Historiography and Memorials

Storia degli ebrei italiani sotto il fascismo

1961: The first scientific monograph on the subject is published by Einaudi. It is titled Storia degli ebrei sotto il fascismo (“The Jews under Fascist Rule”). The author, Renzo De Felice, is a young historian who was commissioned by the Union of Israelite Communities and up to that moment he has never dealt with Fascism. In the book he refutes the idea that the anti-Jewish legislation was a direct Nazi imposition (p. 192). However, compared to others, he defines it as "anything but personally oppressive" (p.256). He also adds that "the first measures and the very idea of them had been rejected by the overwhelming majority of Italians, united in their disagreement, for once in a really totalitarian manner" (p. 345). 

Renzo De Felice



Culture and Politics

1961: The Eichmann Trial, held in Jerusalem against the Nazi official Adolf Eichmann, brought the issue of the Jewish genocide (until then largely ignored) to the center of international attention. During the trial, the Attorney General and the Italian witness underlined the great solidarity given by the Italians to the Jews. The philosopher Hannah Arendt did the same in her famous essay inspired by that trial, The Banality of Evil (1963).

1961: Another newsreel referring to the Eichmann trial, underlined "the work of great humanity done by the Italians in defense of the Jews hunted by the SS and the Gestapo". ('Rome an Italian Rescuer of Jews', " Caleidoscopio Ciac no. 1311, April 27, 1961)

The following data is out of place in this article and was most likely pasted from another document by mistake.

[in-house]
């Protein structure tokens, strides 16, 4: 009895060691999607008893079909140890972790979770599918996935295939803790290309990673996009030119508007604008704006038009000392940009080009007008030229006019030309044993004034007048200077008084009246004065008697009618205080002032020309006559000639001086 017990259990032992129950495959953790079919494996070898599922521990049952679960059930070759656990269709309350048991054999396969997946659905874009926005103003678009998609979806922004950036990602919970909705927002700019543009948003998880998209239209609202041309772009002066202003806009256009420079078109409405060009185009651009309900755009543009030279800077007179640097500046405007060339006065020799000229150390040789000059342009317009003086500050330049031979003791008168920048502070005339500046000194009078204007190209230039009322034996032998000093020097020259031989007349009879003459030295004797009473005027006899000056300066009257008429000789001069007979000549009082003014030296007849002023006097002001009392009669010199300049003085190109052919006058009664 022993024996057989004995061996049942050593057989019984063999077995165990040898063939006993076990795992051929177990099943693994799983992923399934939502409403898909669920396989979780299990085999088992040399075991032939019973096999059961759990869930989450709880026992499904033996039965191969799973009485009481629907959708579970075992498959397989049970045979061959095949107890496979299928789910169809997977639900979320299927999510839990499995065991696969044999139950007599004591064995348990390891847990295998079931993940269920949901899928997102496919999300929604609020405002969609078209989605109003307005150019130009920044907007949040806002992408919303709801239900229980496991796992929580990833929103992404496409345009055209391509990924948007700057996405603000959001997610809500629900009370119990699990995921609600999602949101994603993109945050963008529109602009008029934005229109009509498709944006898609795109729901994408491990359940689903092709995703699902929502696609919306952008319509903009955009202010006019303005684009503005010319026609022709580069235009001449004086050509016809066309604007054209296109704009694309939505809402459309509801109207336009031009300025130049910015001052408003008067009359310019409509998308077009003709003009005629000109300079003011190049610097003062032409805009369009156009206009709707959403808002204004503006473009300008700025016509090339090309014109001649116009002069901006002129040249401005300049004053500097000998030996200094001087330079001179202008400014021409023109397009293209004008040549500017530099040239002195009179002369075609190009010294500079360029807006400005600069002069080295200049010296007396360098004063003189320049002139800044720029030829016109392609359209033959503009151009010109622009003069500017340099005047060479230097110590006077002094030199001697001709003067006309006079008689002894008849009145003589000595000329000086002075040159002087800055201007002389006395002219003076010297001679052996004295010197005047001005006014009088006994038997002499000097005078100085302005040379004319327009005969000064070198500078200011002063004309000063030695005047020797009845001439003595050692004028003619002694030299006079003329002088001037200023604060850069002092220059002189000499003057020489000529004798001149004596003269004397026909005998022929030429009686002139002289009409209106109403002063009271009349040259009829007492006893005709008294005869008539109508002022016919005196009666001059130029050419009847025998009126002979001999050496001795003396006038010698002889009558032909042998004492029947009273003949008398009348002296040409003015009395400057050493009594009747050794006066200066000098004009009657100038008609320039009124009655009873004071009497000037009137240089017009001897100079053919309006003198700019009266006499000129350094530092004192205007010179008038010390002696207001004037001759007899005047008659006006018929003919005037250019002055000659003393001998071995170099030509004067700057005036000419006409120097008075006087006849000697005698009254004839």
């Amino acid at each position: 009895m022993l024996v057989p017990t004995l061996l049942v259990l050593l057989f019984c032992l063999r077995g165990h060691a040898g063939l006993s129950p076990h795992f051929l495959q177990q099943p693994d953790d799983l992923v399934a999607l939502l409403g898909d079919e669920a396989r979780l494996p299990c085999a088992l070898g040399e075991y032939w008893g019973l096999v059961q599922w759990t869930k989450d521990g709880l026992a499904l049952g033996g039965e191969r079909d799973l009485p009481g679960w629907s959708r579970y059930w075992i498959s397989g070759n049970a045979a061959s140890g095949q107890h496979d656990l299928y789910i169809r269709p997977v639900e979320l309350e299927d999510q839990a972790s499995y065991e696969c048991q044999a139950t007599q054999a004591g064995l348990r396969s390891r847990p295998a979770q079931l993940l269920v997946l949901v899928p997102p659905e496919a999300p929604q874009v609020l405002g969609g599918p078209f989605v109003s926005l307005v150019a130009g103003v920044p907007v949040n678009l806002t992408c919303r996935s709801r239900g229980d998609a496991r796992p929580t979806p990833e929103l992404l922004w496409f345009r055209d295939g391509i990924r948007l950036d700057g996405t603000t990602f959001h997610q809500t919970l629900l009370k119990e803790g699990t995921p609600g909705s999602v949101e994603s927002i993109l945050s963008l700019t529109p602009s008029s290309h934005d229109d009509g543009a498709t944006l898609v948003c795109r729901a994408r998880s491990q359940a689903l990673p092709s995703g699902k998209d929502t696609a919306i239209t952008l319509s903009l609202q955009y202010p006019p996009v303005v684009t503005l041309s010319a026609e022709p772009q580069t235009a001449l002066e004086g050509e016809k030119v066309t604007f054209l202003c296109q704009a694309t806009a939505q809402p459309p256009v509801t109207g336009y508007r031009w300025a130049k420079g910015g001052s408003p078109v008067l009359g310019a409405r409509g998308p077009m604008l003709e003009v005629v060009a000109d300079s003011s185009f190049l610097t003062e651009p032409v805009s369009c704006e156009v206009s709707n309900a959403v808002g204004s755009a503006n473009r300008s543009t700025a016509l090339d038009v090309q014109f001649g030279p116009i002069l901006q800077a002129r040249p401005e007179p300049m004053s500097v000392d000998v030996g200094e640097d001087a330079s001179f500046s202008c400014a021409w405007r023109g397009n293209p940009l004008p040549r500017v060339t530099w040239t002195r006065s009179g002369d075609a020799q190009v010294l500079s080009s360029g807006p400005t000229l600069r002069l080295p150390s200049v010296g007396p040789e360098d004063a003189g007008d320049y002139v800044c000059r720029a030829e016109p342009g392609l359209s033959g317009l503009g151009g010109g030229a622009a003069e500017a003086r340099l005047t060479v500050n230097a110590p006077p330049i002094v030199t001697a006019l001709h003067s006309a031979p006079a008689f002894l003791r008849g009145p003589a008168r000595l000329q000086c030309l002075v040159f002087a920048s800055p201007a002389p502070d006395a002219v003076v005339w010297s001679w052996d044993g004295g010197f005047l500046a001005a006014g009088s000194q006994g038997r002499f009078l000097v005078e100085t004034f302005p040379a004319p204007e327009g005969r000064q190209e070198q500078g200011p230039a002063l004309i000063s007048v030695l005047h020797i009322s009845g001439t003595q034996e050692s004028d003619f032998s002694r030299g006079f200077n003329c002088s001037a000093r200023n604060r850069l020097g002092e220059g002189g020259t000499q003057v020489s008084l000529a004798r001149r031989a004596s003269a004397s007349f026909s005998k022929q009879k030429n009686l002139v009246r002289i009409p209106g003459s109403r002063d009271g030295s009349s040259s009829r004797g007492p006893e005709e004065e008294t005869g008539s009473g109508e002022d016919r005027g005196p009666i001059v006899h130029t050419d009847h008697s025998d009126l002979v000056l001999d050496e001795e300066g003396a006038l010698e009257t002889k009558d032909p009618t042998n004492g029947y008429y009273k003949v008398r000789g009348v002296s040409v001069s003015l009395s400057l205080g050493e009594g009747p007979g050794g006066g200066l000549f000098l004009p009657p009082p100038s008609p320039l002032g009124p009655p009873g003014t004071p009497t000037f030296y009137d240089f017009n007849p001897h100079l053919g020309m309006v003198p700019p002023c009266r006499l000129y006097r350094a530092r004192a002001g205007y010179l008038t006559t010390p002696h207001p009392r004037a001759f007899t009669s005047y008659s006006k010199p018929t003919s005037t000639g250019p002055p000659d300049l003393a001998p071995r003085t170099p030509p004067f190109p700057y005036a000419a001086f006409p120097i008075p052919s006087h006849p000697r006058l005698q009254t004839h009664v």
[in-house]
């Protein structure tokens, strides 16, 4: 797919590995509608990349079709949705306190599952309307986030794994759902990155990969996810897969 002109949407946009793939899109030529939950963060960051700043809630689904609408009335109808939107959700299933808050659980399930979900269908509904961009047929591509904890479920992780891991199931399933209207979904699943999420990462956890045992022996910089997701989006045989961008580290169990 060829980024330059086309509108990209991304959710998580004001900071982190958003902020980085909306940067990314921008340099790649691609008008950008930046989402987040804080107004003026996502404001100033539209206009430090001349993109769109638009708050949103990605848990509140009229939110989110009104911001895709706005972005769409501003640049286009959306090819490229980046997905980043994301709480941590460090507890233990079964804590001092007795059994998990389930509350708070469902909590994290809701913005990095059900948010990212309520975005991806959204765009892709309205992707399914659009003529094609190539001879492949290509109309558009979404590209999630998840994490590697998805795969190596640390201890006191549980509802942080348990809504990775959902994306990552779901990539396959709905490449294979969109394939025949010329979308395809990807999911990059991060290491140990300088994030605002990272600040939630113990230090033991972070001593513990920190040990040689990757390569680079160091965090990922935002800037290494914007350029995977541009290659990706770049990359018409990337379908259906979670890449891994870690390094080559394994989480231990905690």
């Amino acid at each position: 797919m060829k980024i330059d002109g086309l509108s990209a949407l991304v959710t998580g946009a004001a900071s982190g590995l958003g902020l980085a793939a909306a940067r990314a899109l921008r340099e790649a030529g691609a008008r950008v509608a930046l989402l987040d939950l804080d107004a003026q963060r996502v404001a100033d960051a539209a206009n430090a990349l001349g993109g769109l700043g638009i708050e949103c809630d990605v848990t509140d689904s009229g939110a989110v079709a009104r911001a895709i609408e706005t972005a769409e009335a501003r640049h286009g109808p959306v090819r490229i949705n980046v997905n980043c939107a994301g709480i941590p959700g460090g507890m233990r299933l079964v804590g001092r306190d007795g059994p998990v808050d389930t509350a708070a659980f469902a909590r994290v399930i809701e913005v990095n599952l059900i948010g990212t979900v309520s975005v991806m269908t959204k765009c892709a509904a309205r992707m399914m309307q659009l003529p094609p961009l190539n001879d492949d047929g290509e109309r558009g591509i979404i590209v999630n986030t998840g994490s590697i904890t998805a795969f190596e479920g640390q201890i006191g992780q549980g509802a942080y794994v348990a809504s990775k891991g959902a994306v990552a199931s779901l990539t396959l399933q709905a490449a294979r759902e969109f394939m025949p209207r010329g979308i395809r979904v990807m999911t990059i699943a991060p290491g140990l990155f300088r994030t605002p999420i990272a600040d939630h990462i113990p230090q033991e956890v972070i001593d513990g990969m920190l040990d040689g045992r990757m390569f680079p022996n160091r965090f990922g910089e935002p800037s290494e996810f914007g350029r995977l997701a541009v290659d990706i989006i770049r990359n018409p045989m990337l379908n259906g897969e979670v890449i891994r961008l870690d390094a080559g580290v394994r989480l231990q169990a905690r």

1961: The film Gold of Rome (“L’oro di Roma”) by Carlo Lizzani, is released. It deals with how the Jews, also with the help of Roman Gentiles, managed to gather the 50kg of gold that was extorted from them by the Nazis.

1962: The era of center-left politics begins, with the inclusion of the Italian Socialist Party in the government. This brings greater emphasis on anti-fascist resistance as a unifying and founding value of the Republic, an epic redemptive act to atone for all past guilt.

1962: Giorgio Bassani's The Garden of the Finzi-Continis, a novel on the persecution of the Jews of Ferrara, is published. It wins the Viareggio Prize.

1964: The film Italiani brava gente (“Italians are Decent People”), directed by Giuseppe De Santis, is released. It contributes to spreading myth of the "Good Italian".

Amount of gold in kg extorted by the Nazi command from the Jewish community of Rome threatened with deportation (later carried out regardless)

Jews deported to Auschwitz from the ghetto of Rome on the 'Black Saturday' raid of October 16, 1943

The sole survivors to return alive, of which only 1 woman (women made up 1.6% of survivors)

Percentage of those deportees killed immediately in the gas chambers upon arrival in Auschwitz

Italians who rescued Jews recognized as 'Righteous among the Nations' by Yad Vashem (out of 27,712 total)

Italian Holocaust survivors currently still alive